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Row80 Check In – Write The Book YOU Want to Read.

I don’t have much in the way of an update. I’ve been limping along since I returned from the funeral. Sometimes it’s hard for me to get back into the groove of things, but I’ll manage. I have been working on THE PROPHET here and there, ironing out some more minor plot issues I’ve found. I hope to have actually written something for the Sunday update.

But I did want to share an amazing rejection I recently received for INTO THE DARK. Yes, I said amazing. An editor really loved the book, but it didn’t have enough romance for her line. Normally, she finds ways to add romance, but she stated INTO THE DARK was “perfect the way it is.” She went on to talk about how much she liked it and how it would have been a great book to edit.

Needless to say, I was both floored and disappointed. Since she and I had been communicating, I was really hoping to work with her and the publisher. But hearing an experience editor give such great feedback (and she did go into more detail, I’m just going to keep it to myself) was incredibly validating. And it brings me to something my best friend has been telling me since I started this writing journey: “write the book you want to.”

Of course there are rules to follow–structure, strong characters, believable plot, etc. But if you don’t love the story you’ve created, if you’re not completely invested in the characters, if you don’t think the plot would hold your interest, fix it. And conversely, if you love the characters and plot, even though it may be a little out there for some or might not be genre specific, write it anyway.

I’m not saying ignore critique partners when they say something’s not working. Listening to them is vital. I’m saying that writing – and the success that comes with it – is just as dependent on personal satisfaction as it is being picked up by an agent or publisher and selling thousands of books. Bottom line: if you don’t love your book, no one else will.

All right, enough preaching for today. How are everyone else’s Row80 goals coming along?

28 comments on… “Row80 Check In – Write The Book YOU Want to Read.”

  1. Stacy, that’s terrific news! And it means that you may, indeed, get to work with this editor. I’ve actually had that happen. Editors move around, and who knows? she may end up at another publishing house and reach out to you for your book! Or offer insight into the NEXT book so that it’s perfect for her.

    • I may, indeed. I will keep you guys posted. She really liked the book, and that’s what matters. It just validated my entire process. Thanks so much for the encouragement!

  2. Stacy, that is such amazing feedback! And a testament that you were true to yourself and wrote what you wanted to write – and not to some trend or what a publisher is looking for. I believe 100% in writing the story that YOU want to write..I did, and it was a hard sell as its a mix of genres and doesnt fit a certain category but I loved it so much so wrote it (you know, one of those “visions” that come to yo!) and finally found a publisher who didnt want to change it!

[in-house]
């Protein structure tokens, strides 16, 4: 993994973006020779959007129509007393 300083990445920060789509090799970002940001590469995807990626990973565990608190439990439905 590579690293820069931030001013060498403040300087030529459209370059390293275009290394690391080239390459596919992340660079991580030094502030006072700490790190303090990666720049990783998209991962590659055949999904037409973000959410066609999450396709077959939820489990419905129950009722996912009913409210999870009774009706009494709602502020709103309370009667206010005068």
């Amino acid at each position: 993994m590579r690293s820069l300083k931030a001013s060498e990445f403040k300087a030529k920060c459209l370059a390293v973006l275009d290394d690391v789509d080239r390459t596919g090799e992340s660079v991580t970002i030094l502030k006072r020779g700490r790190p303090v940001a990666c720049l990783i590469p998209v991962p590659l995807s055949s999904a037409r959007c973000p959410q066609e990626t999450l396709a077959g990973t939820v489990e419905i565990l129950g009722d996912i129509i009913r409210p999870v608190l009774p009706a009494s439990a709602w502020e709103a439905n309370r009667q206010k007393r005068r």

Good for you and you WIIL find the right fit publisher very soon – I know it! You have a wonderful story to share.

    • Thanks. I was shocked at her sincerity, and the fact that she didn’t want to chop it up and change it. That in itself really impressed me as far as her professional ability. It took me a while to accept – and maybe I really just did – that it was okay to write what I wanted. And yes, that’s so true about A Human Element. It’s a genre-crosser but works on many levels. Thanks, as always!

  3. I’m going to echo everyone else. Great rejection letter!
    I think we caught the same boat of not being able to write as much as we want. I’m working on a mutiny to bring it to shore, though. You in?

    • Thank you. I’m still feeling good about it. And yes. Real life has been in my way for a while now. Definitely in on the mutiny!

  4. beverlydiehl

    While an acceptance letter would be the best news of all, a rejection letter like that comes in a close second. Good for you, Stacy – and save an autographed copy of INTO THE DARK for me, because I *know* it’s going to find a good home.

  5. Such a valuable and important lesson to know and learn Stacy – thank you for the reminder!
    Congrats on receiving such FAB feedback. Shame that the professional connection didn’t work out but it must have ROCKED to hear such distinctive comments back. Maybe someday….
    Take care of you….

    • You’re welcome. I don’t think it was something I really understood until I got that rejection. And yes, it did rock to hear something so positive, and to encounter an editor that wanted to do the right thing by the book.


    • Thanks:) I’m glad it inspired you. I didn’t have much to report this week, but I wanted to share what I think is a valuable lesson. You, too!

  6. How awesome to receive such a nice rejection letter. It’s very validating. I agree you have to write what you want to write but it’s nice to keep in mind what readers want too.

    • Yeah, it was validating. There are certain elements every book has to have of course, but it was good to know that sticking to my gut on this one was the right thing to do.

  7. S. Cunningham Ortiz

    You’re just awesome, Stacy! Just make sure you’re ready, you’re time will come!


  8. That’s great news Stacy about the positive feedback on your novel. Its so exciting just cheering you on from the sidelines! Go team #ROW80. Like everyone else said, its only a matter of time until you find the right editor/agent for your book. 🙂 YAY.

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